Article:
|Publication number||US3387209 A|
|Publication date||Jun 4, 1968|
|Filing date||Oct 27, 1967|
|Priority date||Dec 19, 1961|
|Publication number||US 3387209 A, US 3387209A, US-A-3387209, US3387209 A, US3387209A|
|Inventors||Hamilton Pool Richard Alexande, Rainsford Eames Anthony|
|Original Assignee||Atomic Energy Authority Uk|
|Export Citation||BiBTeX, EndNote, RefMan|
|Non-Patent Citations (1), Referenced by (27), Classifications (17)|
|External Links: USPTO, USPTO Assignment, Espacenet|
June 4, 1968 EAMES ET AL 3,387,209
METHOD AND'APPARATUS FOR MEASURING THE METAL OXIDE CONTENT OF LIQUID METAL Original Filed Nov. 28, 1962 (RECTIFIER m-zconosn 32 24 214 27 j I 2Q 1 75 75 FLOW METER I uoum (U METAL 77 L. 77 78 FILTERING COOLER MATERIAL United States Patent 3,387,209 METHOD AND APPARATUS FUR MEASURING THE METAL OXlDE CONTENT OF LIQUlD METAL Anthony Rainsford Earnes, Stockton Heath, Warrington,
and Richard Alexander Hamilton Pool, Farnham, Surrey, England, assignors to United Kingdom Atomic Energy Authority, London, England Continuation of application Ser. No. 240,6, Nov. 28, 1962. This application Oct. 27, 1967, Ser. No. 678,761 Claims priority, application Great Britain, Dec. 19, 1961, 45,556/ 61 6 Claims. (Cl. 32465) This is a continuation of our previous copending application Ser. No. 240,699, filed Nov. 28, 1962.
This invention relates to liquid metal monitoring apparatus.
Liquid metals, such as sodium or alloys thereof with potassium, are used as the liquid coolant in the cores of certain nuclear reactors. An indication of the metal oxide content of a liquid metal coolant is important since any metal oxide in the coolant can cause corrosion of materials which are not corroded by the liquid metal itself. It is known that the electrical resistivity of a liquid metal varies with the metal oxide content of the liquid metal. Accordingly there has been proposed apparatus for measuring changes in the resistivity of the liquid metal in order to determine changes in the metal oxide content of the liquid metal. Temperature compensating means have been incorporated in this earlier apparatus in order to compensate for variation of the electrical resistivity of the liquid metal with its temperature.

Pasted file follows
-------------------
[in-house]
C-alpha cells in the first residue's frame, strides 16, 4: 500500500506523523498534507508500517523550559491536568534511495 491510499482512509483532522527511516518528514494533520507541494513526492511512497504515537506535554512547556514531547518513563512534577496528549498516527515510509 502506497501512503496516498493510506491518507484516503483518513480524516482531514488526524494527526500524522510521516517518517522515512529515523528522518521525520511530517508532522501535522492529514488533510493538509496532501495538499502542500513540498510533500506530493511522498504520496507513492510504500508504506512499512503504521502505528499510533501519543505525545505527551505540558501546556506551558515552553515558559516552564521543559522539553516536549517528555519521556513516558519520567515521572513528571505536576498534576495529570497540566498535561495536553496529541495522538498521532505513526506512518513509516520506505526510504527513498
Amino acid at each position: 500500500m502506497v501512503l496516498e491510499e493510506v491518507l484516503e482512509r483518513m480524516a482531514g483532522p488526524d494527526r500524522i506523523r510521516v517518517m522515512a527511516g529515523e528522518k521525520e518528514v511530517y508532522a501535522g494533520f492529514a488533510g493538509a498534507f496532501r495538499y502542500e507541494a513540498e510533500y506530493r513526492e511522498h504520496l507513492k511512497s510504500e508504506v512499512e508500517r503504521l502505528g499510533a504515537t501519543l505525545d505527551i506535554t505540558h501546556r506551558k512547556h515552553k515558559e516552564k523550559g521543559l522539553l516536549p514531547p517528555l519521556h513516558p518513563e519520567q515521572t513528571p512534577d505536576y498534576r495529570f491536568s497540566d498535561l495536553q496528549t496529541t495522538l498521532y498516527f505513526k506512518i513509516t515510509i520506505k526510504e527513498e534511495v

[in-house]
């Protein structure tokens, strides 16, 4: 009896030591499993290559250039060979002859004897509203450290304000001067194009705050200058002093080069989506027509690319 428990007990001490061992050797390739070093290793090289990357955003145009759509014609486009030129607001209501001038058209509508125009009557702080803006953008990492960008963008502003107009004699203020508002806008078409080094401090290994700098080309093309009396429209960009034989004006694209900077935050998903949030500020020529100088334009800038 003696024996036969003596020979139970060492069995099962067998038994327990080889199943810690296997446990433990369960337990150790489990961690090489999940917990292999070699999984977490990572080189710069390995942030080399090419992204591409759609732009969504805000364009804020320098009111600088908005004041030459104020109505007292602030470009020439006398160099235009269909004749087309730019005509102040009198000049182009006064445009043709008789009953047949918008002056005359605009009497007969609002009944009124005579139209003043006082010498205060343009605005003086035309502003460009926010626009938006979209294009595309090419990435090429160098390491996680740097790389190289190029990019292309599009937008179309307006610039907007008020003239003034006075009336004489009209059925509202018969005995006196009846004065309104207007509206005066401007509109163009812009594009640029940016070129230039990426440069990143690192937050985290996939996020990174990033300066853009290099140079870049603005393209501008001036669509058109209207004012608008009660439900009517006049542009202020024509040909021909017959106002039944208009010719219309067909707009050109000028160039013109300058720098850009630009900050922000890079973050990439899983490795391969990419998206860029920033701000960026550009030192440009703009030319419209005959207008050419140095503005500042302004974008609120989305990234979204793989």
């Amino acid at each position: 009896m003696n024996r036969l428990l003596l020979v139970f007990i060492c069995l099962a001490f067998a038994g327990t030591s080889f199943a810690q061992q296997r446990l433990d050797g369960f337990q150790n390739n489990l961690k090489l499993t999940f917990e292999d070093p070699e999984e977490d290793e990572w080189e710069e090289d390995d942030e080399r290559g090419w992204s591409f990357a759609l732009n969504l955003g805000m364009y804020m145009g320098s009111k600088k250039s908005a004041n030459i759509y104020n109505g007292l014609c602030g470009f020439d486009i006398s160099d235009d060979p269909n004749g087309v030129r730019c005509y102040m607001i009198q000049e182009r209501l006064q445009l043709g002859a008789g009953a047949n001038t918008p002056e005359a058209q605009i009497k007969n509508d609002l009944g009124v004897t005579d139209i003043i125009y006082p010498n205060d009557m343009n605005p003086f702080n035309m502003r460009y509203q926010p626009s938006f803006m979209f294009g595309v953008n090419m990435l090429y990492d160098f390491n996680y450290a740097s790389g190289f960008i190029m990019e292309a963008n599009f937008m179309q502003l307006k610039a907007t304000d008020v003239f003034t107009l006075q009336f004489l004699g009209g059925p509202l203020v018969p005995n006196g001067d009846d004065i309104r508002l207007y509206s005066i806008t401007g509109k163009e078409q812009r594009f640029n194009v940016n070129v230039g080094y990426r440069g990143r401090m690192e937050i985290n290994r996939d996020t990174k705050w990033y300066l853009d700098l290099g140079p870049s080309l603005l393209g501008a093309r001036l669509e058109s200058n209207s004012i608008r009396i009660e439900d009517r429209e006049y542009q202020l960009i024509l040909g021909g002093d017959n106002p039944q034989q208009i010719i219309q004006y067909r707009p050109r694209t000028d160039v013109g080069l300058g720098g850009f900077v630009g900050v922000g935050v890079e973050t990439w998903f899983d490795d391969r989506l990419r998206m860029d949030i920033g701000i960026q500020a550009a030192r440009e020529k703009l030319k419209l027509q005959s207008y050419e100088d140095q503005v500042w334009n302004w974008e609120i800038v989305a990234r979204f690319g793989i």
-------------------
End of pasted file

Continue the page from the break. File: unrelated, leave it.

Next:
It has also been previously proposed to estimate the saturation temperature of a solution of metal oxide in liquid metal by progressively cooling the liquid metal while simultaneously measuring its electrical resistivity and its temperature. Metal oxide particles are precipitated from the solution at a precipitation temperature which is near and related to the saturation temperature of the solution. The onset of metal oxide precipitation is ascertained by detecting metal oxide particles in the liquid metal, these particles giving rise to sharp peaks in the resistivity of the liquid metal. From the precipitation temperature as measured the saturation temperature of the solution can be estimated and consequently the metal oxide concentration of the solution, by reference to tables of solubility data. In a measurement of the precipitation temperature in this way, no quantitative reading of the electrical resistivity is necessary; it is merely necessary to note the onset of sharp peaks in the indicated resistivity of the liquid metal.
For the purpose of measuring the metal oxide content of a liquid metal the present invention seeks to apply a relationship between this content and the rate and temperature of precipitation of metal oxide particles. Accordingly, the present invention provides apparatus comprising a pipe through which the liquid metal is to flow, a particle collection chamber in the pipe, a filter to retain in the chamber particulate matter borne by the liquid metal, a cooler to lower the temperature of the liquid metal in the chamber, a thermometer to measure the temperature of the liquid metal flowing through the chamber, and means to indicate by electrical resistivity the rate of increase of particulate matter in the chamber. In operation, the apparatus yields precipitation information which enables the metal oxide content to be ascertained, in conjunction, if necessary, with constants previously determined for the particular apparatus employed.
In order to avoid errors due to the effects of temperature variation on the electrical resistivity of the liquid metal, a preferred form of the apparatus comprises two chambers in series along the pipe through which the liquid 3,387,209 Patented June 4, 1968 ice metal is to flow, a filter in the upstream chamber to retain in that chamber particulate matter borne by the liquid metal, a cooler to lower the temperature of the liquid metal flowing through the chambers, a thermometer to measure said temperature, means for measuring the electrical resistivity of the contents of the two chambers respectively, and means to indicate the difference between the resistivity measurements.
More particularly, the invention provides liquid metal monitoring apparatus comprising a pipe through which the liquid metal is to flow, two toroids formed in the pipe, filtering material in the upstream toroid to trap particulate matter in the liquid metal, induction coils linked electromagnetically with the toroids, and electrical means to compare the induced currents in the toroids. The induced currents in the toroids, being dependent upon the electrical resistivity of the toroids, are related to the relative proportions of particulate matter in each toroid so that a comparison of the induced currents enables the rate of deposition of particulate matter in the upstream toroid to be measured.